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Healthy Skepticism International News

July

Hormone Replacement Therapy: Fractures

Results:

45% of 1155 respondents indicated that the impact of HRT on increasing or decreasing the risk of fractures was very certain.


58% of 1153 respondents indicated that regarding fractures, HRT was likely to be very beneficial. 

There was a significant positive correlation between respondent’s level of certainty and their estimate of benefit.  (Spearman’s rho = 0.56[1] p

<0.0001) Those who felt more certain were more likely to believe that HRT had a beneficial effect on fracture rates.

Our comment:

The impact of HRT on fracture rates is probably known and may be mildly beneficial. 

Explanation:

All of the evidence from RCTs is consistent with the belief that long term HRT reduces fracture risk but the benefit may be small.  One RCT has suggested that in women with established osteoporosis, HRT may reduce the rate of lower vertebral fractures.[2]  However, hip fractures are more important for patients.  We are not aware of any direct evidence from RCTs of a reduction in hip fractures from HRT even in women with osteoporosis.  Reports of two trials of HRT for women without osteoporosis claim lower rates of non-vertebral fractures of borderline statistical significance.  However the first of these trials used questionable statistical “adjustments”.[3]  The second trial found significantly less forearm fractures in the HRT group but there was no significant difference in the total number of fractures.[4]  Most of the participants in this trial were not randomised and there was no placebo so the results are not reliable.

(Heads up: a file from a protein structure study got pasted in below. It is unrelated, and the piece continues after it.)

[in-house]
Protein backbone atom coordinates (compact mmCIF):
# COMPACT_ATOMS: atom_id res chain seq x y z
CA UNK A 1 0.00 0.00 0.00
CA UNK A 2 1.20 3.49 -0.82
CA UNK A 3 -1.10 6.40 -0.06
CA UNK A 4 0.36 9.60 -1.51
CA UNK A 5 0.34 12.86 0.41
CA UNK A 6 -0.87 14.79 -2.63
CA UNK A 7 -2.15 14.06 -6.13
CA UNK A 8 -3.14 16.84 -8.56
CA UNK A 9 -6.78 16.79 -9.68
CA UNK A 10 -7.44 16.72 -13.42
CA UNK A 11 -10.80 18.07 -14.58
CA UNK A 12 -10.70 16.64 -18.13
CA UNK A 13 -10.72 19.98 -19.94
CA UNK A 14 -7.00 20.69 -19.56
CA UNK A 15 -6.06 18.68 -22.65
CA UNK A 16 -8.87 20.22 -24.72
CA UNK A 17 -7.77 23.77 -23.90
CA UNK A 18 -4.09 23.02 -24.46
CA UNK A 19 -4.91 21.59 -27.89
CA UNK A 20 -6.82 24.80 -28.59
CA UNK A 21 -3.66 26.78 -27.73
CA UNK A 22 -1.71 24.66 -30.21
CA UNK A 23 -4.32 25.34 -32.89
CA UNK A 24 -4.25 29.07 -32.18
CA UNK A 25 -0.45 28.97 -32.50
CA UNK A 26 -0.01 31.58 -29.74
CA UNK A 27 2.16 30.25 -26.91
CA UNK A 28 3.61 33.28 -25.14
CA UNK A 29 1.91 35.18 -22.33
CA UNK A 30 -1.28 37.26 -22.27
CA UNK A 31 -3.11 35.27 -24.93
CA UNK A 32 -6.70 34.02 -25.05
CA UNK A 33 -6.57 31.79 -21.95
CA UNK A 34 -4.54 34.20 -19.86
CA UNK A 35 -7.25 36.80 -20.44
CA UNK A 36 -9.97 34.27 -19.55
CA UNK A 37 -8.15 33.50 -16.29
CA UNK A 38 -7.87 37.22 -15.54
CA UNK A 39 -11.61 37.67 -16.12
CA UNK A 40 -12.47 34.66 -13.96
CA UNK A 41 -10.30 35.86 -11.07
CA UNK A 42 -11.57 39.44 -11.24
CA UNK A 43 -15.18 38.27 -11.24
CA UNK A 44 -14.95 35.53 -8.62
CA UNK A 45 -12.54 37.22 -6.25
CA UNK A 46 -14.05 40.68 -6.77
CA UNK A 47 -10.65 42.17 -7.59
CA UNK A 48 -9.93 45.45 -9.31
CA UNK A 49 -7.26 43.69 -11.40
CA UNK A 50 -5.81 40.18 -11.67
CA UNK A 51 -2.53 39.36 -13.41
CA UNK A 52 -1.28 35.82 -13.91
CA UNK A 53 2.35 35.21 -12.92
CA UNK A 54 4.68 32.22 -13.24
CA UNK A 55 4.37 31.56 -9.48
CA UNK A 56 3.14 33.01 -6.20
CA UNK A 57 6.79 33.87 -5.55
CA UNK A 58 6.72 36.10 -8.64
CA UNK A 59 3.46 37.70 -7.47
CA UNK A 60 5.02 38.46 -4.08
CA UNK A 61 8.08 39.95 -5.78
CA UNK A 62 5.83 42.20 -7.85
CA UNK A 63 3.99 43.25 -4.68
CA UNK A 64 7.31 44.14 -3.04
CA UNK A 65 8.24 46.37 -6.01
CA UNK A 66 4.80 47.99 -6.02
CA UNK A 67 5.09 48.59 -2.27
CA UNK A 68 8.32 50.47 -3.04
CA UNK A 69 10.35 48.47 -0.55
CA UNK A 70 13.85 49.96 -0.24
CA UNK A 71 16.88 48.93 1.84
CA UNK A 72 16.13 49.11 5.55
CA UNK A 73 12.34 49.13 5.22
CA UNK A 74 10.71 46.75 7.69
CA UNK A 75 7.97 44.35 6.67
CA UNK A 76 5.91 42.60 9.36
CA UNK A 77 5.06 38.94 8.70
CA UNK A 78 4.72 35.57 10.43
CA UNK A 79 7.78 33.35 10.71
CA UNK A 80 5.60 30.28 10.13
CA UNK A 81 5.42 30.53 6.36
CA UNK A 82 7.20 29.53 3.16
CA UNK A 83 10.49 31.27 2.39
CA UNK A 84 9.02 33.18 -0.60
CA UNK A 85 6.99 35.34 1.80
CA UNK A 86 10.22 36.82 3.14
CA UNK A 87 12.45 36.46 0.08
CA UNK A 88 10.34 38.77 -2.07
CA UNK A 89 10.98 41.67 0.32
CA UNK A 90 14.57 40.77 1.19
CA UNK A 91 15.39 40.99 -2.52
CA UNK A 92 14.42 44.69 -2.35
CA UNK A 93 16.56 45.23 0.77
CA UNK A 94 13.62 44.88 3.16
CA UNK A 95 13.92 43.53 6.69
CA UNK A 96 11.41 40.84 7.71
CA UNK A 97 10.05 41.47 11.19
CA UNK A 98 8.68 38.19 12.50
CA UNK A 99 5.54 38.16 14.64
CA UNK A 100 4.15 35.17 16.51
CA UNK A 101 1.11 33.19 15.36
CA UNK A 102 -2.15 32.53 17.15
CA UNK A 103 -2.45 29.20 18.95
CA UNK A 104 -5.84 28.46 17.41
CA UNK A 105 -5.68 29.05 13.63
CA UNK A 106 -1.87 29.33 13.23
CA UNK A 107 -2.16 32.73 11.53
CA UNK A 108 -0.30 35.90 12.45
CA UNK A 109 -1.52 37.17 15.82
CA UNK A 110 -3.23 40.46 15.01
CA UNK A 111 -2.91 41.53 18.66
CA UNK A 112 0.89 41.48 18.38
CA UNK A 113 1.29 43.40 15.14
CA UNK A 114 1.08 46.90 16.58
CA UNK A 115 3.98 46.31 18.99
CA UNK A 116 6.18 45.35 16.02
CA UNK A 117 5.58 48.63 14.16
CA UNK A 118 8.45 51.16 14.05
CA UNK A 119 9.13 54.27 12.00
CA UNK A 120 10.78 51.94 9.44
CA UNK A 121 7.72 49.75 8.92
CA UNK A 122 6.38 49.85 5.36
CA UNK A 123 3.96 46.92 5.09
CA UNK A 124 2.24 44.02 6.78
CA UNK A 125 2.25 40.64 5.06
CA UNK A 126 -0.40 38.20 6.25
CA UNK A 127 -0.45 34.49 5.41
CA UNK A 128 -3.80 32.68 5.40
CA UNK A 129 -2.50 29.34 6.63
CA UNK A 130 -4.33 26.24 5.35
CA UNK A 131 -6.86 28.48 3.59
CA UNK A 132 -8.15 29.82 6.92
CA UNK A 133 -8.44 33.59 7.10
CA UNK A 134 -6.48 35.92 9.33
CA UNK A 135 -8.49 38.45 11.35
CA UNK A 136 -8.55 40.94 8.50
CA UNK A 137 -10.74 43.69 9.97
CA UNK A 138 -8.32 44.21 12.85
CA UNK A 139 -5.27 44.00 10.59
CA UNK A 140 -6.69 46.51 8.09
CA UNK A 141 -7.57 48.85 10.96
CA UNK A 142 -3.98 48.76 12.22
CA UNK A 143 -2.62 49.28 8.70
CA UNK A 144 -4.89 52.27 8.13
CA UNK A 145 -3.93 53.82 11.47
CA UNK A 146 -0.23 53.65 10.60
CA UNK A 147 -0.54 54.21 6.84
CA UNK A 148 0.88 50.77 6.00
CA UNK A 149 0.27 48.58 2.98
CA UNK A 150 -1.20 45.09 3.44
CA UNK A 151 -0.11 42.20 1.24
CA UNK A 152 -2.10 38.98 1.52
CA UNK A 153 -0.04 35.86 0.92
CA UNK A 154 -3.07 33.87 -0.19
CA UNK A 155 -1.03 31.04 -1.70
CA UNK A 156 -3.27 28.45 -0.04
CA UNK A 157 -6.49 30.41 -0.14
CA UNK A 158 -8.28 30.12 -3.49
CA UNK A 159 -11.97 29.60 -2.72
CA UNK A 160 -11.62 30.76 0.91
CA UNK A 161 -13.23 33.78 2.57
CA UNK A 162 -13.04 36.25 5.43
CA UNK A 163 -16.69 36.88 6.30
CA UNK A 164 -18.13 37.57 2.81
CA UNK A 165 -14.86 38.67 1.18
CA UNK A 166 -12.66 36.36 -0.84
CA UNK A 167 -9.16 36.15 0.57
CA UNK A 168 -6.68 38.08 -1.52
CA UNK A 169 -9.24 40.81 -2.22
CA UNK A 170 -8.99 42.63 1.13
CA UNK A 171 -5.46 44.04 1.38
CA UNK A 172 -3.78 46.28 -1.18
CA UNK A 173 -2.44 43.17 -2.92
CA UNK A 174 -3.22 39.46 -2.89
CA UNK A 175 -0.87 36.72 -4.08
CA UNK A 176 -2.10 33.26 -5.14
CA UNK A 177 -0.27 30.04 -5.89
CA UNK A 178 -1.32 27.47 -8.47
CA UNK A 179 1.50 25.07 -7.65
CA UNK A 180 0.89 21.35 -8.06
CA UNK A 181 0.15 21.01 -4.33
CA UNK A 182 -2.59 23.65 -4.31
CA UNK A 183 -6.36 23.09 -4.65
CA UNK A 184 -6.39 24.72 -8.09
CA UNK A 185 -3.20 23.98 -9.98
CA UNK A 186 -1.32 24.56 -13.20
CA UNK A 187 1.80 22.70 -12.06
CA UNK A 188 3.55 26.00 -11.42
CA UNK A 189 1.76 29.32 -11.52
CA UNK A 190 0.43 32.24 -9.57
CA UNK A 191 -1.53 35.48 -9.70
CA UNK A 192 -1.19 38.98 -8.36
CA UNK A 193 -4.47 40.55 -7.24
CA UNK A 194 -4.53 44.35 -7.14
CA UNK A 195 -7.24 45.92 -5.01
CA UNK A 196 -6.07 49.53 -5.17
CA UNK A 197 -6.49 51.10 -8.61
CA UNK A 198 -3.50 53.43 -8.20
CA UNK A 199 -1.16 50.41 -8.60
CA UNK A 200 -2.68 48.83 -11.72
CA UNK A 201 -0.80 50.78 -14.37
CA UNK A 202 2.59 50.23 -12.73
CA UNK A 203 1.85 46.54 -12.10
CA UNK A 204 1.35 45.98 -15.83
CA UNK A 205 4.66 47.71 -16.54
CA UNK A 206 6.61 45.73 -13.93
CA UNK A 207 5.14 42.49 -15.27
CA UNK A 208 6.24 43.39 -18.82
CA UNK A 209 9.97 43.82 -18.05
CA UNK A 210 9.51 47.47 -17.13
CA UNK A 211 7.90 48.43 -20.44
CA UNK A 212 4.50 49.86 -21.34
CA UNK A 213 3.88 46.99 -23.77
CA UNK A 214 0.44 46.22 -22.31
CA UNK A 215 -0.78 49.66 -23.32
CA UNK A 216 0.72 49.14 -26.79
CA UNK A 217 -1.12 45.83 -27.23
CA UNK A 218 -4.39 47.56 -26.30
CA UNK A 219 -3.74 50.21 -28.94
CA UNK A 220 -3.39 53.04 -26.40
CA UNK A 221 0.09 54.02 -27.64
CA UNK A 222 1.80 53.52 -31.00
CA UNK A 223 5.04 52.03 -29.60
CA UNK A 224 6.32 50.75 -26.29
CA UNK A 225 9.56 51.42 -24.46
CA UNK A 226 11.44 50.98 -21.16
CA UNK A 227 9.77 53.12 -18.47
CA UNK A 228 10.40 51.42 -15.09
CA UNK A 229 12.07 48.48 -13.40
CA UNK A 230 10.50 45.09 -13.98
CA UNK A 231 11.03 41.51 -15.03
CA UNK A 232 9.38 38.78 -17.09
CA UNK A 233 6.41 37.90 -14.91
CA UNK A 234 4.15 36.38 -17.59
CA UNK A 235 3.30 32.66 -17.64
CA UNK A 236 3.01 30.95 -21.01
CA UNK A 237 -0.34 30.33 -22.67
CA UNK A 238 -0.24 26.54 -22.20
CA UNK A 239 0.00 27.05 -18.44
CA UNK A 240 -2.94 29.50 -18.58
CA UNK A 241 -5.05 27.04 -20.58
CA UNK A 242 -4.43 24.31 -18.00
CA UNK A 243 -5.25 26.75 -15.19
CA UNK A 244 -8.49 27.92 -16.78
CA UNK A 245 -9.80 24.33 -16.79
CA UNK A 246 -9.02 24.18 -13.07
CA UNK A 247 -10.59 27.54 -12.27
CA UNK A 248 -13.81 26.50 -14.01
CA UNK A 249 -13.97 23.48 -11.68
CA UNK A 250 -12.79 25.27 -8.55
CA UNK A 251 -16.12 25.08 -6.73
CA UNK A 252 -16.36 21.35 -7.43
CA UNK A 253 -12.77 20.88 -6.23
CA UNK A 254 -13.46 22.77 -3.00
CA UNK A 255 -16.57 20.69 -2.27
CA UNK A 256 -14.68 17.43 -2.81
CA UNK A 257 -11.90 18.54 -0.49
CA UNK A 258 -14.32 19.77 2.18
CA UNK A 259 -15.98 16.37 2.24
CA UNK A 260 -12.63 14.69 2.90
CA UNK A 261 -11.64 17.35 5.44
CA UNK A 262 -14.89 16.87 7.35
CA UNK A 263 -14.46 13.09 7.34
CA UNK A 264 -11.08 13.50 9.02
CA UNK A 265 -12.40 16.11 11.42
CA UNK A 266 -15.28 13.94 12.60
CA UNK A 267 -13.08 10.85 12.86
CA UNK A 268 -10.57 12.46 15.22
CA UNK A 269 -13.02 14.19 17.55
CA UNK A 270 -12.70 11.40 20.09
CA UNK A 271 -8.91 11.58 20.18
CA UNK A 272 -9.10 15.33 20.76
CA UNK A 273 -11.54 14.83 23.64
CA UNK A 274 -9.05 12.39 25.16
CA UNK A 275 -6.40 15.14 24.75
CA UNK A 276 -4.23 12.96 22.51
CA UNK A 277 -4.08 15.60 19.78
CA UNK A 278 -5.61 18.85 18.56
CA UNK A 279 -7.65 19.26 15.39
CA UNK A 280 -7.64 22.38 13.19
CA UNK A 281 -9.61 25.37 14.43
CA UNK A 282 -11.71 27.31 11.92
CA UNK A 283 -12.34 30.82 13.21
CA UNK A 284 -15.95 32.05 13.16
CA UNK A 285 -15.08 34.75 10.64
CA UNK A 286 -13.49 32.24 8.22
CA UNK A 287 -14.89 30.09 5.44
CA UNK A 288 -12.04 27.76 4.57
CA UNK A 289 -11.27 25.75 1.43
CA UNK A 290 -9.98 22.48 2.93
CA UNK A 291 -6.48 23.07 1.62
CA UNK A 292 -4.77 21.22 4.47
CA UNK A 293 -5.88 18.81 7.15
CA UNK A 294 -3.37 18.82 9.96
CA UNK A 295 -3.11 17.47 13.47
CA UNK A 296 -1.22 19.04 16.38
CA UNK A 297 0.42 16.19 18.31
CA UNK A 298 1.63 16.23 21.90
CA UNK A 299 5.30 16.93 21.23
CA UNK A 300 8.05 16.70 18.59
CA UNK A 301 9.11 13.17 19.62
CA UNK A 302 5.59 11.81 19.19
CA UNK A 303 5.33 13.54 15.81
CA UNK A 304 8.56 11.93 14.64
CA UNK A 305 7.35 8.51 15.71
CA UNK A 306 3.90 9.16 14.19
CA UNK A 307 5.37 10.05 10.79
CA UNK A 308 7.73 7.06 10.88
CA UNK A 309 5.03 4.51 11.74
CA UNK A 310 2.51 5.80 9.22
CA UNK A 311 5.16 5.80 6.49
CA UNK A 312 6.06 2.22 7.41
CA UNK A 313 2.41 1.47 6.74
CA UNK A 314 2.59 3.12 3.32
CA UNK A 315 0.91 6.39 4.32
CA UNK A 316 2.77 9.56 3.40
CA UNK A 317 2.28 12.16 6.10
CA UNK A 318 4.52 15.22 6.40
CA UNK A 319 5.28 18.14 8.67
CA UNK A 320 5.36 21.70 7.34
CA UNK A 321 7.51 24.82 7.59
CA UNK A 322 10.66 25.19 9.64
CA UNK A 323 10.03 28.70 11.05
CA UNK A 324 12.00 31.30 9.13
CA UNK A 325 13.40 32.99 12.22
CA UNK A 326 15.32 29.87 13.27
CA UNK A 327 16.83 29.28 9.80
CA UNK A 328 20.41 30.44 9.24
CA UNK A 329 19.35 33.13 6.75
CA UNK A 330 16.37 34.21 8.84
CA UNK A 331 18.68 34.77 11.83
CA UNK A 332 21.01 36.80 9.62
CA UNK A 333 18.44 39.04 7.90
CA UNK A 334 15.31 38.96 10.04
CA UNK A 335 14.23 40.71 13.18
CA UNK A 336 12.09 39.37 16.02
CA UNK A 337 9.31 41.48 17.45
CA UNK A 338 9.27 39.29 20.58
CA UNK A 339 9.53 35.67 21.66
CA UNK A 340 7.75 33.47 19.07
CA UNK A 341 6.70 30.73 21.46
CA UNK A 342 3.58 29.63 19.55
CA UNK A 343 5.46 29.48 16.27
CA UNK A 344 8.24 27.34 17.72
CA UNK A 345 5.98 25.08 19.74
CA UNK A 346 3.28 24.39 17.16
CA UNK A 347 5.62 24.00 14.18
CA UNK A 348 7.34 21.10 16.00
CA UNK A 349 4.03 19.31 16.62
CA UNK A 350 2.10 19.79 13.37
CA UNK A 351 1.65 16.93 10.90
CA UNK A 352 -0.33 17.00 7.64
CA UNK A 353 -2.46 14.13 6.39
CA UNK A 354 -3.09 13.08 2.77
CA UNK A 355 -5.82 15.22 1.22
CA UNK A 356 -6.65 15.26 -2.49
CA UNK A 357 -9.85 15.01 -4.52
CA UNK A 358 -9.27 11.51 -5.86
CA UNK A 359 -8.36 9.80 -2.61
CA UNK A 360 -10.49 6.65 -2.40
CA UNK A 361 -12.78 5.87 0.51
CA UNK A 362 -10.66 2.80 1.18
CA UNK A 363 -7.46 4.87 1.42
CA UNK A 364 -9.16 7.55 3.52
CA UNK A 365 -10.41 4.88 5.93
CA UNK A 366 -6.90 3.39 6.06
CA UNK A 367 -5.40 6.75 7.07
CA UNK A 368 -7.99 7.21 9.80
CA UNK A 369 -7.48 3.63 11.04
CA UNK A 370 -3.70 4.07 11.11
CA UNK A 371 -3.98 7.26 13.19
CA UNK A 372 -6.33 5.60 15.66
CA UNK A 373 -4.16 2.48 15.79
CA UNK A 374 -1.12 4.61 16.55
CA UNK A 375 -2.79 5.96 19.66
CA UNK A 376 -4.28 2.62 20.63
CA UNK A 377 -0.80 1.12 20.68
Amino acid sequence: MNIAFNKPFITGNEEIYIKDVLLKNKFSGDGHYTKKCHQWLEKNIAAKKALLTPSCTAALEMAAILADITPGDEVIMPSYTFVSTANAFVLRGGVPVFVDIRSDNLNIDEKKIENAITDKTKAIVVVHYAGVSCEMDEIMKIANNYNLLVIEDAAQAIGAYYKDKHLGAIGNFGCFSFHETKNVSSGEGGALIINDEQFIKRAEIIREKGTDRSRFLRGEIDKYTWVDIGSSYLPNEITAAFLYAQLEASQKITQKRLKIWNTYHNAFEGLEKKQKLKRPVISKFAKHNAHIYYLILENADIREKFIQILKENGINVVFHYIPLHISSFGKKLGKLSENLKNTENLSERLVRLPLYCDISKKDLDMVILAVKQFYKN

HRT does reduce loss of bone density.[5]  However, contrary to popular belief, bone density is not good for predicting who is or is not at high risk of fractures as shown in the graph below.[6]  We should also remember that fractures result from many causes and bone density is just one factor along with balance, environment, sedating medications, etc. 

Bone density is not a good test for distinguishing between high and low fracture risk because there is so much overlap between the curves for women who will have hip fractures versus those who will not.[6]

If Ann does not have osteoporosis then the best quality evidence relevant for Ann is the HERS trial.[7]  The HERS trial found no significant difference in the rate of fractures.  10% of women in the placebo group had fractures vs 9.4% in the HRT group. (p = 0.7 ie the probability of the 0.6% difference arising from chance alone is 70%).

Next: Cardiovascular events

 

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Cases of wilful misrepresentation are a rarity in medical advertising. For every advertisement in which nonexistent doctors are called on to testify or deliberately irrelevant references are bunched up in [fine print], you will find a hundred or more whose greatest offenses are unquestioning enthusiasm and the skill to communicate it.

The best defence the physician can muster against this kind of advertising is a healthy skepticism and a willingness, not always apparent in the past, to do his homework. He must cultivate a flair for spotting the logical loophole, the invalid clinical trial, the unreliable or meaningless testimonial, the unneeded improvement and the unlikely claim. Above all, he must develop greater resistance to the lure of the fashionable and the new.
- Pierre R. Garai (advertising executive) 1963